Local farmer has plan if tropical system hits the Lowcountry - WCIV-TV | ABC News 4 - Charleston News, Sports, Weather

Local farmer has plan if tropical system hits the Lowcountry

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By Sonya Stevens
sstevens@abcnews4.com

ST. GEORGE, S.C. (WCIV) -- We all get worried when there is the threat of a tropical system, but for farmers the impacts can be devastating, which is why preparation is so important.

Stanley Gruber has 600 acres of farmland to take care of in St. George, so an impending storm means days of preparation.

"We want to try and get all the corn out the field, if not just lay it down, make it real hard to harvest," said Gruber, owner of Gruber Farms. "The cotton and the soybeans let it ride and ride out with them and the peanuts and stuff."

He grows over 50 different crops which he sells at farmer's markets and in CSA programs, which is why weather can affect his livelihood.

"If the ground was dry then everything can stand better but if a hurricane came through right now and dumped 10 to 15 inches of rain on us it would be disastrous on all the farming operations," said Gruber.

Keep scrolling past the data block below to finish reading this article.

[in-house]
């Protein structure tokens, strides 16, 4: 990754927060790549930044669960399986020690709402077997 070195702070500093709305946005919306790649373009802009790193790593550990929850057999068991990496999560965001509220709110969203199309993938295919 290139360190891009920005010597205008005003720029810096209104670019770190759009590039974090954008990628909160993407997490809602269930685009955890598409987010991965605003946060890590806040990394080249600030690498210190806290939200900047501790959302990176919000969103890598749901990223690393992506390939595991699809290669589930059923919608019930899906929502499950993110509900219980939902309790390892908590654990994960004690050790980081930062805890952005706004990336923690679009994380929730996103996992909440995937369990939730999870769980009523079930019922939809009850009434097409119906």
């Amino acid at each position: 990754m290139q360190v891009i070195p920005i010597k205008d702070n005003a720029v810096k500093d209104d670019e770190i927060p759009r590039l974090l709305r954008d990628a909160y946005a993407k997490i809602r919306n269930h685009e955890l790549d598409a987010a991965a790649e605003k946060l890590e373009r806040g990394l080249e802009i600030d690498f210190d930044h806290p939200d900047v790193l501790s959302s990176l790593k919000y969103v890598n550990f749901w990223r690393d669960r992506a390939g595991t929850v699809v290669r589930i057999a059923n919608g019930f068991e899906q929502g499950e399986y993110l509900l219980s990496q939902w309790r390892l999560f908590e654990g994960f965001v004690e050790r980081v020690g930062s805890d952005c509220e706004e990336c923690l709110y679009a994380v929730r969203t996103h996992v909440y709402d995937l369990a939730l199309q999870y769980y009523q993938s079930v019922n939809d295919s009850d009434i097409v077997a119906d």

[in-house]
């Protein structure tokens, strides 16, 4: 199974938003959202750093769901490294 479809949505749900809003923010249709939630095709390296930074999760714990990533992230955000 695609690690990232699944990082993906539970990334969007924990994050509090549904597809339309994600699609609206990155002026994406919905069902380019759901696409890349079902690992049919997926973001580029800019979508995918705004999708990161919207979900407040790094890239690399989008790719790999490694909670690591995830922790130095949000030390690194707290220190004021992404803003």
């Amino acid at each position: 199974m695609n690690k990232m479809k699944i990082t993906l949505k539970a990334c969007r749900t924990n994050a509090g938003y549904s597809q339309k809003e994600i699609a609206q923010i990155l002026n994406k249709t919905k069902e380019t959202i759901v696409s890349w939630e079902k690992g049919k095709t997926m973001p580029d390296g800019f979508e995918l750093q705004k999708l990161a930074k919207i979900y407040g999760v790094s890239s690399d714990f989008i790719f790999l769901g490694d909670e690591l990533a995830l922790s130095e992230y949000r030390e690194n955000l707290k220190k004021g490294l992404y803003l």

But if a tropical system were to head this way, crops aren't the only concern you also have to worry about equipment and animals.

There are 20 dogs that call the farm home and he would make sure all of them have shelter if a storm strikes.

"Either I will bring them in the house or go into that kennel one or the other," said Gruber. "That one made it through Hugo with no problem so I'm assuming that will be about as bad as it would get."

As for his equipment, he believes that a shelter isn't the best idea.

"I would rather have it in the open and only be wind and rain and get it away from trees rather than building and trees falling on it. That was my way of thinking," said Gruber.

But of all the impacts, losing electricity is the most detrimental…which is why days before the storm it's important to fuel up generators, store water, and get chainsaws ready.

"The hurricanes you have time to prepare. You know they are coming or within two to three days you know whether you're going to get hit or not," said Gruber.

Gruber has been farming for over 30 years yet has only been through two hurricanes. But he knows how intense these storms can be, which is why he monitors the weather all through hurricane season.


  • Sonya Stevens

    Email: sstevens@abcnews4.com Reporter Profile




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